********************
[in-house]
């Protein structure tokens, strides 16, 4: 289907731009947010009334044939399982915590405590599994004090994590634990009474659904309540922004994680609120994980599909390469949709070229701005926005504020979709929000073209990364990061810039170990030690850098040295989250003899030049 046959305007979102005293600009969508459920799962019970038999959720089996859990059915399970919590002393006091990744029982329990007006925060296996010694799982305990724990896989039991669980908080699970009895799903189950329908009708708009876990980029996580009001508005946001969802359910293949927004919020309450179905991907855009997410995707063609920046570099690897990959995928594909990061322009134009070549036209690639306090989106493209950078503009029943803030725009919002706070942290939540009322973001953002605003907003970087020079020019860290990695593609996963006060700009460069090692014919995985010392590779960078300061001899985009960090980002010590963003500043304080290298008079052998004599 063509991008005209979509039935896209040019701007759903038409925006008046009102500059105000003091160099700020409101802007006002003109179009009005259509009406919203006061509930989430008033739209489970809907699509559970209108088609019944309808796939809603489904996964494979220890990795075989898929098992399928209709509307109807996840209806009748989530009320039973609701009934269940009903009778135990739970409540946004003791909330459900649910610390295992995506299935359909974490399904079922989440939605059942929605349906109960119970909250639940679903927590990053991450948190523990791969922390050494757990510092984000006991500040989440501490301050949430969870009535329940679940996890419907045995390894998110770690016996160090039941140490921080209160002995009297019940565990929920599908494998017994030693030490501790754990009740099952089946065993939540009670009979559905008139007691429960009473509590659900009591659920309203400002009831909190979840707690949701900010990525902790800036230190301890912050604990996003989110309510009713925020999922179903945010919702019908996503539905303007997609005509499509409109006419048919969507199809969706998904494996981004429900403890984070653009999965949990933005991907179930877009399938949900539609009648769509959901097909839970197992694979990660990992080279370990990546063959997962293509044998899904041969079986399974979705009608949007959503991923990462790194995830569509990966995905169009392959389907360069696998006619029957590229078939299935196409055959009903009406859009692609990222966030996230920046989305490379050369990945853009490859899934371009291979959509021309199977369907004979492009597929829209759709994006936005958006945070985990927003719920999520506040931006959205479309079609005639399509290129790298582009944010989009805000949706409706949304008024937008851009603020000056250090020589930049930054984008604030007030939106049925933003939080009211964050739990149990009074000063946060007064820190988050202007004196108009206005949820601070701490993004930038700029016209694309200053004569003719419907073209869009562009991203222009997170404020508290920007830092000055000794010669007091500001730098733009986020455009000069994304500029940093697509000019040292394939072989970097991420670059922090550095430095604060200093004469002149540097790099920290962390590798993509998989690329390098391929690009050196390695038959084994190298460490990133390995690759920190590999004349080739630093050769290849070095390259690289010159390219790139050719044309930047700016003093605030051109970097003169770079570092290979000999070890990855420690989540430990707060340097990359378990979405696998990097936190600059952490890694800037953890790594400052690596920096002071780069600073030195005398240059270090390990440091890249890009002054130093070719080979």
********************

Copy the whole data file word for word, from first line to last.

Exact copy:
[in-house]
């Protein structure tokens, strides 16, 4: 289907731009947010009334044939399982915590405590599994004090994590634990009474659904309540922004994680609120994980599909390469949709070229701005926005504020979709929000073209990364990061810039170990030690850098040295989250003899030049 046959305007979102005293600009969508459920799962019970038999959720089996859990059915399970919590002393006091990744029982329990007006925060296996010694799982305990724990896989039991669980908080699970009895799903189950329908009708708009876990980029996580009001508005946001969802359910293949927004919020309450179905991907855009997410995707063609920046570099690897990959995928594909990061322009134009070549036209690639306090989106493209950078503009029943803030725009919002706070942290939540009322973001953002605003907003970087020079020019860290990695593609996963006060700009460069090692014919995985010392590779960078300061001899985009960090980002010590963003500043304080290298008079052998004599 063509991008005209979509039935896209040019701007759903038409925006008046009102500059105000003091160099700020409101802007006002003109179009009005259509009406919203006061509930989430008033739209489970809907699509559970209108088609019944309808796939809603489904996964494979220890990795075989898929098992399928209709509307109807996840209806009748989530009320039973609701009934269940009903009778135990739970409540946004003791909330459900649910610390295992995506299935359909974490399904079922989440939605059942929605349906109960119970909250639940679903927590990053991450948190523990791969922390050494757990510092984000006991500040989440501490301050949430969870009535329940679940996890419907045995390894998110770690016996160090039941140490921080209160002995009297019940565990929920599908494998017994030693030490501790754990009740099952089946065993939540009670009979559905008139007691429960009473509590659900009591659920309203400002009831909190979840707690949701900010990525902790800036230190301890912050604990996003989110309510009713925020999922179903945010919702019908996503539905303007997609005509499509409109006419048919969507199809969706998904494996981004429900403890984070653009999965949990933005991907179930877009399938949900539609009648769509959901097909839970197992694979990660990992080279370990990546063959997962293509044998899904041969079986399974979705009608949007959503991923990462790194995830569509990966995905169009392959389907360069696998006619029957590229078939299935196409055959009903009406859009692609990222966030996230920046989305490379050369990945853009490859899934371009291979959509021309199977369907004979492009597929829209759709994006936005958006945070985990927003719920999520506040931006959205479309079609005639399509290129790298582009944010989009805000949706409706949304008024937008851009603020000056250090020589930049930054984008604030007030939106049925933003939080009211964050739990149990009074000063946060007064820190988050202007004196108009206005949820601070701490993004930038700029016209694309200053004569003719419907073209869009562009991203222009997170404020508290920007830092000055000794010669007091500001730098733009986020455009000069994304500029940093697509000019040292394939072989970097991420670059922090550095430095604060200093004469002149540097790099920290962390590798993509998989690329390098391929690009050196390695038959084994190298460490990133390995690759920190590999004349080739630093050769290849070095390259690289010159390219790139050719044309930047700016003093605030051109970097003169770079570092290979000999070890990855420690989540430990707060340097990359378990979405696998990097936190600059952490890694800037953890790594400052690596920096002071780069600073030195005398240059270090390990440091890249890009002054130093070719080979």